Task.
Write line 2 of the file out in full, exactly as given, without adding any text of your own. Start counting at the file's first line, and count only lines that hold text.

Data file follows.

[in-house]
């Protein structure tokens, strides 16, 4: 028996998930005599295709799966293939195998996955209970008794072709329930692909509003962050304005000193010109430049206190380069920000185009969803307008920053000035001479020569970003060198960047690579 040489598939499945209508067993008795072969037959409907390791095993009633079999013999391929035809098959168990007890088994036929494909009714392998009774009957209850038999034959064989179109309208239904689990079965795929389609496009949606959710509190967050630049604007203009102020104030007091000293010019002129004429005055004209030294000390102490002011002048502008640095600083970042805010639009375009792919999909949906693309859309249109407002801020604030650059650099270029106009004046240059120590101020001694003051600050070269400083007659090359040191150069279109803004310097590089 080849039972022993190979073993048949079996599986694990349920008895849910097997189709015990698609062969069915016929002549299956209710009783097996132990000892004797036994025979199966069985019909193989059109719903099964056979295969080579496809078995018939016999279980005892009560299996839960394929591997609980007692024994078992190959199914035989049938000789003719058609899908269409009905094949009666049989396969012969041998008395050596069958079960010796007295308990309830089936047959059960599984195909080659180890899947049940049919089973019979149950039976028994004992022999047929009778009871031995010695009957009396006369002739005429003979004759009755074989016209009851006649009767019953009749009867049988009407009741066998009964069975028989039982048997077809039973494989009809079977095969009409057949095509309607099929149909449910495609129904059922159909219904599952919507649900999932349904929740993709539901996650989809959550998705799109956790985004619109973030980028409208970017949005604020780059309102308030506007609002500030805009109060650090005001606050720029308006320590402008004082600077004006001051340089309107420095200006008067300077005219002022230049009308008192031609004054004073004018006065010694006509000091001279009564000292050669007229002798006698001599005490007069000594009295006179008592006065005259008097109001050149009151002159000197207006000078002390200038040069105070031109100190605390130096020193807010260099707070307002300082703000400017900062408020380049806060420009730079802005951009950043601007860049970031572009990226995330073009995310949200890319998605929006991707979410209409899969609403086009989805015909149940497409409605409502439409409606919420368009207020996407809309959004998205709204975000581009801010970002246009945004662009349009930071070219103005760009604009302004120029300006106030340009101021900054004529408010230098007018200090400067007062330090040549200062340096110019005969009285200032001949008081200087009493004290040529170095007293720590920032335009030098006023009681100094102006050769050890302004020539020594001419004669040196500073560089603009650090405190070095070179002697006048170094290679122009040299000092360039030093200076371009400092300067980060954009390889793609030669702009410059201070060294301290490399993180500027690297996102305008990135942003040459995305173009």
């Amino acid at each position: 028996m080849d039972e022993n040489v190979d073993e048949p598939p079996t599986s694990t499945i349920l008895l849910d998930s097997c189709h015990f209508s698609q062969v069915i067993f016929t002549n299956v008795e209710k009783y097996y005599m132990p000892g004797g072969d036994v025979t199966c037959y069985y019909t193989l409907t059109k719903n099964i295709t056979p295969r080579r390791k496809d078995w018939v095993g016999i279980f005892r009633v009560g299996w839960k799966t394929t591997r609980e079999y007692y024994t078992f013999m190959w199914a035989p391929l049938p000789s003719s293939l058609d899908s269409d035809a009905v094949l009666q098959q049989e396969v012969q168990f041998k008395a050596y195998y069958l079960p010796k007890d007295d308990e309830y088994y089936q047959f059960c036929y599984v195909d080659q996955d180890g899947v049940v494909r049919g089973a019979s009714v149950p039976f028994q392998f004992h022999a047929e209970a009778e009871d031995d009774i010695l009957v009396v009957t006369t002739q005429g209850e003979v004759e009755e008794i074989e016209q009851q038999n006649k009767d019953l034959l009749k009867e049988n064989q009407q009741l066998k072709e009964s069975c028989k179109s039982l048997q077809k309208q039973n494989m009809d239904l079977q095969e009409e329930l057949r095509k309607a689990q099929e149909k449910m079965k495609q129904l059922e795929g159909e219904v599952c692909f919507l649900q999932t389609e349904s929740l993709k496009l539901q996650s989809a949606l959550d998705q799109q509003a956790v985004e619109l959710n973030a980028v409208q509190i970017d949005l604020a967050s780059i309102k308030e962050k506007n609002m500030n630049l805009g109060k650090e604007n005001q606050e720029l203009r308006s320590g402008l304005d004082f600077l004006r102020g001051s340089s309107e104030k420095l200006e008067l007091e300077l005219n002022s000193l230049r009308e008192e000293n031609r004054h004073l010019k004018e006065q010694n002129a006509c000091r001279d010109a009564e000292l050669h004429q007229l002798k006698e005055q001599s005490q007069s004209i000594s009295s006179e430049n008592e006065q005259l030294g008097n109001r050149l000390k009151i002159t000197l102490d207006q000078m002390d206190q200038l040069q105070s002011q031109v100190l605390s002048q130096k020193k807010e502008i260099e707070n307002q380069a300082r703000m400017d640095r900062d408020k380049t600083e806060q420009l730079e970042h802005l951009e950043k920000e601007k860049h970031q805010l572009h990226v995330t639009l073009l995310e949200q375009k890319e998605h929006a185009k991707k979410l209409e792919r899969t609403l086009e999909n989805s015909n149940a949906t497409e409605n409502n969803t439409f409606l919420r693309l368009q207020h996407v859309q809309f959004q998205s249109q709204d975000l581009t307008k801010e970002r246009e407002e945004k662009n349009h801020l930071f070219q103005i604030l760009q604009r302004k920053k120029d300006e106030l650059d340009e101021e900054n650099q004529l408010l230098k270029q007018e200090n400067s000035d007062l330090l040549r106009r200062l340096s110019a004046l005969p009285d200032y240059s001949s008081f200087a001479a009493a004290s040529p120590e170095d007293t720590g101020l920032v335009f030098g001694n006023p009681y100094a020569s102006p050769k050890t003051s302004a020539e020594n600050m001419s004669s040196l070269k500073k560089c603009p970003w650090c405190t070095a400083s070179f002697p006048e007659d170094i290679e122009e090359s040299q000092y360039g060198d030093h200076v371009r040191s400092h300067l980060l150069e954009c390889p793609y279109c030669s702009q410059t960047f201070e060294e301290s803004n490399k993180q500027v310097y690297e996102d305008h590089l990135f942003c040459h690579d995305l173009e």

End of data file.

């Protein structure tokens, strides 16, 4: 028996998930005599295709799966293939195998996955209970008794072709329930692909509003962050304005000193010109430049206190380069920000185009969803307008920053000035001479020569970003060198960047690579 040489598939499945209508067993008795072969037959409907390791095993009633079999013999391929035809098959168990007890088994036929494909009714392998009774009957209850038999034959064989179109309208239904689990079965795929389609496009949606959710509190967050630049604007203009102020104030007091000293010019002129004429005055004209030294000390102490002011002048502008640095600083970042805010639009375009792919999909949906693309859309249109407002801020604030650059650099270029106009004046240059120590101020001694003051600050070269400083007659090359040191150069279109803004310097590089 080849039972022993190979073993048949079996599986694990349920008895849910097997189709015990698609062969069915016929002549299956209710009783097996132990000892004797036994025979199966069985019909193989059109719903099964056979295969080579496809078995018939016999279980005892009560299996839960394929591997609980007692024994078992190959199914035989049938000789003719058609899908269409009905094949009666049989396969012969041998008395050596069958079960010796007295308990309830089936047959059960599984195909080659180890899947049940049919089973019979149950039976028994004992022999047929009778009871031995010695009957009396006369002739005429003979004759009755074989016209009851006649009767019953009749009867049988009407009741066998009964069975028989039982048997077809039973494989009809079977095969009409057949095509309607099929149909449910495609129904059922159909219904599952919507649900999932349904929740993709539901996650989809959550998705799109956790985004619109973030980028409208970017949005604020780059309102308030506007609002500030805009109060650090005001606050720029308006320590402008004082600077004006001051340089309107420095200006008067300077005219002022230049009308008192031609004054004073004018006065010694006509000091001279009564000292050669007229002798006698001599005490007069000594009295006179008592006065005259008097109001050149009151002159000197207006000078002390200038040069105070031109100190605390130096020193807010260099707070307002300082703000400017900062408020380049806060420009730079802005951009950043601007860049970031572009990226995330073009995310949200890319998605929006991707979410209409899969609403086009989805015909149940497409409605409502439409409606919420368009207020996407809309959004998205709204975000581009801010970002246009945004662009349009930071070219103005760009604009302004120029300006106030340009101021900054004529408010230098007018200090400067007062330090040549200062340096110019005969009285200032001949008081200087009493004290040529170095007293720590920032335009030098006023009681100094102006050769050890302004020539020594001419004669040196500073560089603009650090405190070095070179002697006048170094290679122009040299000092360039030093200076371009400092300067980060954009390889793609030669702009410059201070060294301290490399993180500027690297996102305008990135942003040459995305173009």